After 50+ years of traditional photography, I went 6 months ago for drone video&photography. Incredible what the change in perspective can do... Anyway, the question is now related with a dominant tint I'm getting when I shoot at very high altitudes. I just shot 5.5 hours of videoclips & photos in the high lands of Argentina and Bolivia, between 3,800 and 5,500 meters above sea level. When I watched them, back home, on a serious 4K computer screen, I realized that they were terribly tinted in brown/magenta and now I'm struggling in post-production to color-correct them. I used the Auto White Balance setting for all the takes, and it seems that the higher I went the more brown/magenta the videos are hued. Any idea to avoid the same problem in future? (Yes, the good old "adjust the white balance every time you shoot pointing at a white piece of paper" would also do...). Thanks, folks.

  • 1
    When asking a question like this, you should usually include a description of the equipment you are using and how the files are being processed. Are you looking at NEFs? DNGs? JPEGs? What software, etc? Feb 11, 2018 at 15:09
  • I'm talking of video shooting, .mp4 format, 2.7 K resolution, PAL, 25 fps. Using a Mavic Pro drone with slight +1 Contrast correction and D-Cinematic color setting.
    – BigBoozer
    Feb 11, 2018 at 21:16
  • @BigBoozer if this is primarily about video, you may want to have this Q&A migrated to the video.SE.
    – inkista
    Feb 12, 2018 at 2:04
  • 1
    I don't think this should be closed as off-topic for reasons of being about video. Unless there are physical/electrical/optical differences between video equipment vs. photo gear that would produce the color temp effects in question, per the Vote-to-close text, "This question is about video in a context that is not likely to be relevant to still photography", doesn't seem to apply here. Photographers shooting at high altitudes presumably should have similar concerns as OP does.
    – scottbb
    Feb 18, 2018 at 2:51
  • Having said that, @inkista's advice to possibly migrate this to Video Production isn't a bad suggestion at all. If this question becomes closed, or gets a poor reception here, it might get more love over at Video.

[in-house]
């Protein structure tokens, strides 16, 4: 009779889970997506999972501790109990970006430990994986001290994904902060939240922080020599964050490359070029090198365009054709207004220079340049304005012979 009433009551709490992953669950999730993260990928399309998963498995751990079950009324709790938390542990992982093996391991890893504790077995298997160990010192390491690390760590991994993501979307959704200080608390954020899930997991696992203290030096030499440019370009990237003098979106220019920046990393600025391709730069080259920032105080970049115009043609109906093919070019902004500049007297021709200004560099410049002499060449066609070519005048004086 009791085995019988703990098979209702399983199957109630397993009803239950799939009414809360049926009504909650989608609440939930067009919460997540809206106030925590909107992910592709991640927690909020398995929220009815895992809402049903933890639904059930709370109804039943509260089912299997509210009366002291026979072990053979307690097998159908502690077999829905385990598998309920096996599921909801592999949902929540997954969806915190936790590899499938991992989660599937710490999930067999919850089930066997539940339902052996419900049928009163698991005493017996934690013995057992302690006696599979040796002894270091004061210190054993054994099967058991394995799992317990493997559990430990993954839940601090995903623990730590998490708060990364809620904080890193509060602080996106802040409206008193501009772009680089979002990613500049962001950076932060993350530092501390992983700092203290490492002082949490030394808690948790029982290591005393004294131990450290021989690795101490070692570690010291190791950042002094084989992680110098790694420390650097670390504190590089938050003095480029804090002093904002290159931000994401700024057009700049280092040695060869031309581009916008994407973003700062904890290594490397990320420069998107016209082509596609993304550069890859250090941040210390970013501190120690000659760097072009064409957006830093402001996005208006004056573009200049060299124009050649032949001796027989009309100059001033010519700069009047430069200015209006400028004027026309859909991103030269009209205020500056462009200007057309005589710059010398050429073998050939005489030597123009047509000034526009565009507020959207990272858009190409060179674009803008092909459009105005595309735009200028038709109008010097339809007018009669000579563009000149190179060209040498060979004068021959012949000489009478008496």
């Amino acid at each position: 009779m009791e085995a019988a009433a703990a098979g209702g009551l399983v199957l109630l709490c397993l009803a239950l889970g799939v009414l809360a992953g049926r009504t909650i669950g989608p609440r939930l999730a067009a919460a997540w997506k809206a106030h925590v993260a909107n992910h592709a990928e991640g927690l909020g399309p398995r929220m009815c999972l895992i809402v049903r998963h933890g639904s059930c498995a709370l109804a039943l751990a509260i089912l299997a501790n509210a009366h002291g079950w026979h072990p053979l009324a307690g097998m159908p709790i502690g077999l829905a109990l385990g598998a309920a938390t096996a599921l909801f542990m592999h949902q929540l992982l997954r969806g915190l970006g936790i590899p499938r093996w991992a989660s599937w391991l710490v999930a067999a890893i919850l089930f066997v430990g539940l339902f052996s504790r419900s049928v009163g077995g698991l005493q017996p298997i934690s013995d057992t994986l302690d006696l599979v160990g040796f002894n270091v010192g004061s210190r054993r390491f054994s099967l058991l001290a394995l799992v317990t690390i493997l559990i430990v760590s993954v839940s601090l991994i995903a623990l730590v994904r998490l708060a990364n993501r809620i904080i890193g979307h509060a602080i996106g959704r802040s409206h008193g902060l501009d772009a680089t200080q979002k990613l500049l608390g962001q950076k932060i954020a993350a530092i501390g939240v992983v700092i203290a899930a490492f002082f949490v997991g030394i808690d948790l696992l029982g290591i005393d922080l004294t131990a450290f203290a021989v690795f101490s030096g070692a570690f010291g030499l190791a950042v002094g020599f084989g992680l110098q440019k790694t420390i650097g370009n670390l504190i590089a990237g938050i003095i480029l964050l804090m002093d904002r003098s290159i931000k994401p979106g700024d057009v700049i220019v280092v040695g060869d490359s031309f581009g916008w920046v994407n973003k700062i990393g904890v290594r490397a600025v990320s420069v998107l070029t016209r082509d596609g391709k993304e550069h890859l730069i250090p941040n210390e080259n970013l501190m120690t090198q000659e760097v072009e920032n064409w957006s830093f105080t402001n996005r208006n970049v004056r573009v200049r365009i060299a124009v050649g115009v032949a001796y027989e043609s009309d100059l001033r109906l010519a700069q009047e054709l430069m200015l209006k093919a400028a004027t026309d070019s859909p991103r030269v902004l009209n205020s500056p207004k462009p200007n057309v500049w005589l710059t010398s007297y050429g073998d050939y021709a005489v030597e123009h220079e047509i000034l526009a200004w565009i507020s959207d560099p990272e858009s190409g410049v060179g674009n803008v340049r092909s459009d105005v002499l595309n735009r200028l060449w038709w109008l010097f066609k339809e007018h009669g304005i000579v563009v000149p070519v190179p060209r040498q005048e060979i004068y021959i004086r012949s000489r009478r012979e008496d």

– scottbb
    Feb 18, 2018 at 2:53

3 Answers 3


Yes, color temperature changes with altitude. It gets higher (bluer) with altitude, but it should not get a magenta tint. If anything, the white spectrum is purer at higher altitude, so it should be more neutral on the green-magenta axis.

The effect is pretty minor though, and should be negated by auto-WB on digital cameras. I would expect the problem you are seeing to be caused by something else.

For slide film, many people use an 81B warming filter at high altitudes, though I've always considered that too strong and used either an 81A or no filter at all.

  • Thanks Aram, I also used 81A and 81B ...last century (!) when I was shooting films. But now with auto-WB I never had problems. This time it was a disaster. You can still find the dominant after heavy color correction, in my videos here: youtube.com/…
    – BigBoozer
    Feb 10, 2018 at 21:10
  • There's a definite color cast in those videos, but I am not sure what is causing it. Feb 10, 2018 at 21:13
  • Is the color cast present at lower altitudes? Which drone/camera were you using?
    – BobT
    Feb 10, 2018 at 23:27
  • There is no color cast in all my videos taken at lower altitude, and - strangely - there is almost none in a subsequent video - that I am editing right now - shot at Lake Titicaca, at 3800 meters. Here the largest percentage of image is composed by green vegetation and blue water. I mention this to say that, with images largely composed by desert sand, rocks, reddish mountains etc. all took a brown-purple tint, while when the subject is more evenly colored the tint disappears.
    – BigBoozer
    Feb 11, 2018 at 21:08

Usually if an image has a strong magenta tint, it is because some kind of warming filter is being applied.

At higher altitudes you get higher-energy blues because there is less diffused light from the ground. So, to a camera sensor this seems like a more intense blue environment. Some cameras and/or software will react to a lot of intense blues in an image by trying to warm it by shifting the colors into the magenta/red part of the color space. This causes areas that should be gray, black or shadowed to turn purple.

  • Thanks, that was my opinion too, after some thoughts. I am using a Mavic Pro, shooting in mp4 at 2.7 K /25 fps, with a very very slight correction of +1 Contrast.
    – BigBoozer
    Feb 11, 2018 at 21:13

As one moves higher in altitude the atmosphere is thinner and the filtering effect of the atmosphere on the sun's light is reduced. It's the opposite of what happens in "golden hour" at lower altitudes when the sun is low on the horizon and must pass through much more air due to the angle. This means that as one moves higher in altitude, the natural light from the sun will appear bluer.

I used the Auto White Balance setting for all the takes...

How each specific camera model might react to the the change in altitude and the resulting bluer light will vary. It all depends on the AWB routines programmed into the camera. Even with the same camera it will often vary greatly depending on the contents of the scene and what colors those things are. It seems your specific camera reacted to the higher color temperature of the sunlight at high altitude by overcompensating in the opposite direction.

Your Answer

By clicking “Post Your Answer”, you agree to our terms of service, privacy policy and cookie policy

Not the answer you're looking for? Browse other questions tagged or ask your own question.